Movento Moves Forward

Movento Moves Forward

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Earlier this year, EPA approved registration of Movento (spirotetramat), a new insect control product from Bayer CropScience, for use on a variety of crops including vegetables. Movento’s two-way systemic activity is designed to ensure even and continuous distribution and better overall protection of young shoots, leaves, and roots. The product is aimed at controlling aphids, mealybugs, whiteflies, scales, and other key pests.

Movento product manager Ed Keane recently sat down for a Q&A session with the editors of American Vegetable Grower to discuss Movento’s foliar activity and how growers should position it into their pest control program.

What is Movento’s primary mode of action?
Keane: Movento provides pest control with a new two-way chemistry that offers leaf to leaf and leaf to root activity. It finds and eliminates hidden pests, and also protects new crop growth. We are still fine-tuning Movento, and will have more data as we move forward. But growers can expect long-lasting control.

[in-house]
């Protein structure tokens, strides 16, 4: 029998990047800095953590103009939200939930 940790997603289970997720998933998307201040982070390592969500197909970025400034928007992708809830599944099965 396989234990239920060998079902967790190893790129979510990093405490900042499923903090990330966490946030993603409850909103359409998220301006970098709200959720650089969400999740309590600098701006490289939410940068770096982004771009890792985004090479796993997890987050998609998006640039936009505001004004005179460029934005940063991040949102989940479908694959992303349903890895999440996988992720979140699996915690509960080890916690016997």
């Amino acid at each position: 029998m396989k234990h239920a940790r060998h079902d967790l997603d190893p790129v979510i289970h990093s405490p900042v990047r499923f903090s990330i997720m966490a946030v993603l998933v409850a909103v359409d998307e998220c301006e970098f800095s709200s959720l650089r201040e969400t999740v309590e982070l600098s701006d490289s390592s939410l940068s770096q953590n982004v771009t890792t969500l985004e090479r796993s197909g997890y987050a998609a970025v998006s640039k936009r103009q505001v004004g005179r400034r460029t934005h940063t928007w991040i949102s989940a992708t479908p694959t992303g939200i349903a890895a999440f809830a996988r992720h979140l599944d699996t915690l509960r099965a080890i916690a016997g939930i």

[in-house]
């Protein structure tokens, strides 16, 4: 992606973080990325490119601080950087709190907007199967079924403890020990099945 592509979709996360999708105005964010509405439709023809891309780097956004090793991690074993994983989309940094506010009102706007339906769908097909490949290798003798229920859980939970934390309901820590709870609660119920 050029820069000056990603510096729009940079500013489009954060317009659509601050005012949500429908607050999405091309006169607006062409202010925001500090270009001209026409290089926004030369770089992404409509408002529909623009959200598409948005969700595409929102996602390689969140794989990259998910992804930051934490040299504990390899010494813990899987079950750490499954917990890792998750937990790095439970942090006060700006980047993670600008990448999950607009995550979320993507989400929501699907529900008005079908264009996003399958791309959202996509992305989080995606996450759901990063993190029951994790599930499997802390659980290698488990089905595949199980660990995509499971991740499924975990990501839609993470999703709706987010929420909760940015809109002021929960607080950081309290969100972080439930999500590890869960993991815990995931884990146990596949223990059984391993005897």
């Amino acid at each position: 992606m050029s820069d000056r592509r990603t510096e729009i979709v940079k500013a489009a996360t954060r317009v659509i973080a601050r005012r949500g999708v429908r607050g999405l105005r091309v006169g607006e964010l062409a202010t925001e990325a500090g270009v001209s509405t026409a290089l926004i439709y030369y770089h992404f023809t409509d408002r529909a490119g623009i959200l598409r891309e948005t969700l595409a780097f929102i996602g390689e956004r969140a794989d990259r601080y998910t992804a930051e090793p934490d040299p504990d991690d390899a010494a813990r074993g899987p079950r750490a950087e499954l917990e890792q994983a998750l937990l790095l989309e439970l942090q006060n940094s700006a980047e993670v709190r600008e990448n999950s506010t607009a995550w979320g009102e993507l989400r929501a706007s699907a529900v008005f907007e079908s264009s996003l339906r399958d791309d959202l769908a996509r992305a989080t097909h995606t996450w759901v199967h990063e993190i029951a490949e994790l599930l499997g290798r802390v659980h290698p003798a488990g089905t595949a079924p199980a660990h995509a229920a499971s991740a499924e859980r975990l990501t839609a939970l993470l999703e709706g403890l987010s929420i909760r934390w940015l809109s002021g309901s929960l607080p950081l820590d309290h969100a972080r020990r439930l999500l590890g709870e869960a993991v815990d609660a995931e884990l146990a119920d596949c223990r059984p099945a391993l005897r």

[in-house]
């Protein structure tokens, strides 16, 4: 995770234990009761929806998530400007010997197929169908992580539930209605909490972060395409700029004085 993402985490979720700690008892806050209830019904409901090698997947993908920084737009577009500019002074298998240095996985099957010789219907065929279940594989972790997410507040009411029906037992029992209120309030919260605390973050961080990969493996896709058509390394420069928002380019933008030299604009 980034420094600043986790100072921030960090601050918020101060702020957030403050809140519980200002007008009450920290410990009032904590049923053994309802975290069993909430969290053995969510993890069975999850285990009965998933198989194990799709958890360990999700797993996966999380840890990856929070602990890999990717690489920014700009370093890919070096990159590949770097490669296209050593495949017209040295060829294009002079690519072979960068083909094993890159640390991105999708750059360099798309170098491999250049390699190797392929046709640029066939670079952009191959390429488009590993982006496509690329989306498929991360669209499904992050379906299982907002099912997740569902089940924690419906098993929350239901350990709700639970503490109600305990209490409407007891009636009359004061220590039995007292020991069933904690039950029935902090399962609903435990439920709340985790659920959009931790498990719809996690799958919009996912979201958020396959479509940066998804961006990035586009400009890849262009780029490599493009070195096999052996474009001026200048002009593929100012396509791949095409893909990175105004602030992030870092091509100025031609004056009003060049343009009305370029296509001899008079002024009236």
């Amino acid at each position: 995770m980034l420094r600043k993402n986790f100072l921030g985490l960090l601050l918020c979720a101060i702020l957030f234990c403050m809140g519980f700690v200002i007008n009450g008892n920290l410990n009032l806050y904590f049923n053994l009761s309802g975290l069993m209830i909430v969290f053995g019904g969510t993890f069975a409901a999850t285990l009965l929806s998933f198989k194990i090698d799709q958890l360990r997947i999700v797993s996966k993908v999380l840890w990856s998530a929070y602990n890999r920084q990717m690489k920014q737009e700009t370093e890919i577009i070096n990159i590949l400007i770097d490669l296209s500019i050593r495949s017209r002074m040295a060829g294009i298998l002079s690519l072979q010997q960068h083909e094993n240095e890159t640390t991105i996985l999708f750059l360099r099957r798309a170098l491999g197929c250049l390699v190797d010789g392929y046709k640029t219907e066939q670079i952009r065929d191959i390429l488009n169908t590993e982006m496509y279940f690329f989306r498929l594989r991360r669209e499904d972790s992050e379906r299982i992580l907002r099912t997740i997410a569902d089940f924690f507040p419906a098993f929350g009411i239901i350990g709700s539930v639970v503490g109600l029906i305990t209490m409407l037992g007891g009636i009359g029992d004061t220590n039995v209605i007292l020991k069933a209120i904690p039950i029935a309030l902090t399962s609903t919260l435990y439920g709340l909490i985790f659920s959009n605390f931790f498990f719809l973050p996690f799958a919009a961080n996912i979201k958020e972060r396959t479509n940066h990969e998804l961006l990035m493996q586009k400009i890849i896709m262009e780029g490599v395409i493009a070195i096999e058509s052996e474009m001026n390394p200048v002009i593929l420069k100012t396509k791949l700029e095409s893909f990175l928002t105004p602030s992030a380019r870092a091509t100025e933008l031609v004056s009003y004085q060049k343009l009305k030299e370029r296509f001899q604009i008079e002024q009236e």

How should growers position Movento into their IPM and resistance management programs?
Keane: Movento’s two-way systemic activity makes it an excellent rotation partner. It is foliar applied and offers extra penetration in dense crop canopies. It also leads to reduced survival of offspring and is only a minimal risk to beneficial organisms, making it a good fit for an integrated pest management program. In terms of resistance, Movento blends in well and improves the viability of other chemistries.

Are there any leaching issues with Movento?
Keane:
There is very low leaching potential. The low use rate, combined with long residual control and leaf to root activity, means there is less environmental loading.

Are adjuvants necessary with Movento?
Keane:
Yes. We don’t see sufficient performance with sticker spreaders. The most appropriate adjuvants would be either methylated seed oil or a non-ionic surfactant.

What is the next step for Movento?
Keane:
We obtained registration on June 30, and other states, including California, came soon after. Regulatory agencies in Canada and the European Union were involved in the registration process, and as a result, maximum residue levels (MRLs) have been jointly established. While exposure in pome fruit and vegetables has been limited so far, we’ve received early positive feedback. Florida registration is expected very shortly, but registration for New York is not expected until late 2009 at the earliest.